Turner Tackles Challenging Methodist University Hospital New Patient Tower
By the time readers see this story, Turner Construction Company's Memphis office will be engaged in one of the most challenging aspects of a $275 million project to build a 455,000-square-foot, nine-story patient tower at Methodist University Hospital built on top of the existing emergency department and straddling a main thoroughfare. This phase of work includes the vital task of re-feeding the entire MUH campus medium voltage power through a new electric room without interrupting power to the hospital.
"We spent about six months planning the switchover, which we'll begin in February, with plans to have permanent power on March 1," said Frank E. Parker, Turner's Senior Superintendent for the project. The local utility conventionally installed 14,000-volt feeder conduits from service point to service point. Turner is responsible for taking over the conduits from new service meters into a newly constructed electric room that the contractor built beneath MUH's existing emergency department, then re-feeding the existing medium voltage switchgear.
"Our plan is comprehensive and includes fail-safes, back-ups, and contingencies so that the hospital maintains power the entire time," Parker said. "Our construction plan is designed to keep people safe by making sure there is no interruption to patient care."
There's no reason to think Turner won't deliver, as the general contractor delivered on a previous milestone to re-route two new 22-inch HDPE chill water lines and 14, 4-inch electrical conduits for power and controls for emergency generators by boring 27 feet below Bellevue Avenue, which bisects the hospital campus, and pulling the utilities through.
"The existing central energy plant didn't have enough chilled water supply or emergency power for our new tower, so we had to construct new utilities from the new tower about 700 feet to the central energy plant, which is located west of the hospital across Bellevue," Parker said. "While it took about four to five months of planning, it took only one week to run the 14 conduits and two weeks to run the 22-inch water lines. It went amazingly smooth."
Had Turner used conventional excavation, re-routing the utilities would have been "incredibly intrusive" to the general public and hospital patrons, Parker said, and would have taken an additional six or more weeks.
Methodist LeBonheur Healthcare selected Turner and HKS, Inc. of Dallas to lead the Integrated Project Delivery (IPD) team, which also includes Memphis-based Allen & Hoshall, Self+Tucker Architects and archimania. Work on the project began in the fall of 2016, and is slated for completion in the spring of 2019.
Creative problem solving through the IPD method of construction management has been a hallmark of the campus modernization and expansion project. IPD fosters a more thorough collaboration between the owner, contractors, designers and other members of the project team throughout the project, by ensuring the talents and insights of the entire team are brought to the table to give the owner the best project possible within the allotted budget.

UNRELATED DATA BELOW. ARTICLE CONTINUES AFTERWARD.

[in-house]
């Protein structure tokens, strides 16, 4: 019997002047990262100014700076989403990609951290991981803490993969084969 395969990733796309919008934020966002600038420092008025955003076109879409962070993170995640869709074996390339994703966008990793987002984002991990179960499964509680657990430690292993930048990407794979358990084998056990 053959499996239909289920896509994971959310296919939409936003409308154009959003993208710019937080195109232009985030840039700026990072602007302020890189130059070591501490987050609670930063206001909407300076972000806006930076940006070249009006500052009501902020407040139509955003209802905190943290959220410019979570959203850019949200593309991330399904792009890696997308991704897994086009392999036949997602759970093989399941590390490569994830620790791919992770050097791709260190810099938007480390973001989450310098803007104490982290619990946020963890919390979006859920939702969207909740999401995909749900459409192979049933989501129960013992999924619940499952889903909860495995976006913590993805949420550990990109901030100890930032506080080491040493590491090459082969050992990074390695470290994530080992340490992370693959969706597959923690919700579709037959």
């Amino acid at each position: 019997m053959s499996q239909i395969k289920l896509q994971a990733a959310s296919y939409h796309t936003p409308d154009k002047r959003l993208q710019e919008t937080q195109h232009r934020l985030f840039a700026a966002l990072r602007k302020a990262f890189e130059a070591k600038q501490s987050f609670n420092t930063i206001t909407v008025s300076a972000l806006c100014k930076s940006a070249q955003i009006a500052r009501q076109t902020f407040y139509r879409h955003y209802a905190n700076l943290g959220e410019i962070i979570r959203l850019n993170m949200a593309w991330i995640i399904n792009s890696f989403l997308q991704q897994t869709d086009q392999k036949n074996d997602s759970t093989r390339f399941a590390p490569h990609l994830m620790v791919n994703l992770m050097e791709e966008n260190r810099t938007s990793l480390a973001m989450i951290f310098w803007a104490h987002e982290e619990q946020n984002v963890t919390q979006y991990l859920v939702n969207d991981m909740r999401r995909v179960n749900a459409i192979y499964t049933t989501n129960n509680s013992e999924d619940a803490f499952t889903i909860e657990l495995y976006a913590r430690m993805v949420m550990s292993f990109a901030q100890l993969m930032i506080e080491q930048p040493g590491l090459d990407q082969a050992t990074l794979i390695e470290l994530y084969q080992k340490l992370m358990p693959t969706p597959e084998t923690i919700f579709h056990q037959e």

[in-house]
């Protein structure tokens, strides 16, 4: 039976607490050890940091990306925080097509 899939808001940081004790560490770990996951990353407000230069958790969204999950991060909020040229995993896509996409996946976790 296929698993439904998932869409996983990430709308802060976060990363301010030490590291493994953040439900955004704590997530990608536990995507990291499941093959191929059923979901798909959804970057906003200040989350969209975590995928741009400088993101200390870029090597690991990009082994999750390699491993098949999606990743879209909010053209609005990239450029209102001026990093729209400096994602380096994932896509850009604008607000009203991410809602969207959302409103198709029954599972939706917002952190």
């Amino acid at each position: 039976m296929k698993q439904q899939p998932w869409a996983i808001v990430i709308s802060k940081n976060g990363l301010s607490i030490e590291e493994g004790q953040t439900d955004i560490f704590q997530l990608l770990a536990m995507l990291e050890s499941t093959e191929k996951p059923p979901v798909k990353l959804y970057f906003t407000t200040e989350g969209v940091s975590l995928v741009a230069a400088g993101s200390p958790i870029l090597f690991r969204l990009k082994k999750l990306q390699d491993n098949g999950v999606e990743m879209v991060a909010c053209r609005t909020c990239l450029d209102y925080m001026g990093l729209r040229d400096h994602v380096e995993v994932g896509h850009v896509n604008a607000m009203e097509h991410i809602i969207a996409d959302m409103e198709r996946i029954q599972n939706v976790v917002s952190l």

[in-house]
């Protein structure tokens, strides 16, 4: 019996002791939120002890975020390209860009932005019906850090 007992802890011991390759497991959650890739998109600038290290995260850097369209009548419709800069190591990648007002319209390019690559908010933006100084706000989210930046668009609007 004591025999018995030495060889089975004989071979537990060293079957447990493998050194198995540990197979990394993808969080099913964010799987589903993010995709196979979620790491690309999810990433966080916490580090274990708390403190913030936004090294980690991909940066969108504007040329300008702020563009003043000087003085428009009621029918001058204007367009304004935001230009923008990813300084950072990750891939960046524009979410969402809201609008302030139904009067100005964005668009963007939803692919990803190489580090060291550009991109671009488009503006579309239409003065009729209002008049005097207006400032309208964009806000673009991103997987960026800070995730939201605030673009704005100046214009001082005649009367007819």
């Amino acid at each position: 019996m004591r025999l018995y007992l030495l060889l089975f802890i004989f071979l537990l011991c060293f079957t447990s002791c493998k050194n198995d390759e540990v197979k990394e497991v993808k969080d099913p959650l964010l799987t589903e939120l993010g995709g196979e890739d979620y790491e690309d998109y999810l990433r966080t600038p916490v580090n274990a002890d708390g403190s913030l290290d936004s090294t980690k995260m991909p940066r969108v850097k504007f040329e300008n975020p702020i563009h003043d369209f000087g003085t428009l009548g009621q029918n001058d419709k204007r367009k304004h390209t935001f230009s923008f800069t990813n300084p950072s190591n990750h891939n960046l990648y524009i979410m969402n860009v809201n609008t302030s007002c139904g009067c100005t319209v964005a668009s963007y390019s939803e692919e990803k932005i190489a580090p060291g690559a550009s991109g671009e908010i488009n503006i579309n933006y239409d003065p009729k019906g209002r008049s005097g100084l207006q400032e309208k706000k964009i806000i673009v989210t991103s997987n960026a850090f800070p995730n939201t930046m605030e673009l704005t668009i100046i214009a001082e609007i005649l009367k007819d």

"We've had our trials and tribulations, like every project, but we are still on time and still under budget, which is good," said Richard Kelley, Vice President, Corporate Facilities Management for Methodist Le Bonheur Healthcare.
Located in the heart of the Memphis Medical Center, the 617-bed MUH is the largest, most comprehensive hospital in the Methodist Healthcare system. It is the major academic campus and principal teaching hospital of the University of Tennessee Health Science Center, bringing together research, medicine, innovation and multidisciplinary collaboration among doctors and clinical team members, which leads to more advanced medical care for patients.
The $275 million project will give the 1950s-constructed campus a much-needed aesthetic update, as the sleek, modern, metal- and glass-clad tower will create a visual focal point amid the conservative, red brick campus. The project will also update the hospital's operating rooms, ICUs and patient rooms, while streamlining points of entry from 15 to three. Construction of the tower will: consolidate the hospital's transplant services into a comprehensive, two-floor inpatient/outpatient transplant institute; connect oncology and outpatient care to create a new, state-of-the-art cancer center; increase the hospital's ICU capacity by 36 percent; and increase the hospital's operating room capacity by 20 percent. The new facility will be one of the most advanced patient- and family-centered tertiary care facilities in the Mid-South region.
In addition to the new tower, the project includes construction of a 700-space parking garage that was completed in early 2017, as well as 94,000 square feet of renovations of existing patient and operating rooms, the addition of a 66,000-square-foot cancer center and an 80,000-square-foot transplant center.
"The project, which is currently the largest ongoing construction project in Memphis, is certain to elevate the city's international profile," said Andy Davis, Turner's Mid-South Business Manager. "This project isn't so much about growth, per se, but it is modernizing the campus, creating efficiencies around workflow, and improving the overall patient experience."
"MUH is the largest indigent care hospital in Memphis and probably the entire state, so this investment is a testament to our mission of providing healthcare regardless of anyone's ability to pay," Kelley said. "It's part of our faith-based mission, and it will also be a great recruitment tool for bringing top medical talent to this community."
The IPD method, paired with the use of 3-D modeling and target-value design, helped to save time and resources, and ensured that creative design and construction methods were considered, Davis said. "Methodist LeBonheur Healthcare is a non-profit, and so they've got to make sure they maximize every dollar to the fullest extent possible to get it right for the people and community they serve," he explained. "Using IPD means we're constantly adjusting during the process, coming up with solutions to figure out how to offset every cost. If the owner says something needs to be added, something else needs to go away. The designers, contractors, owners and engineers are all partners. We're all raising our voices on what we feel is going to work, so it's a complete collaboration."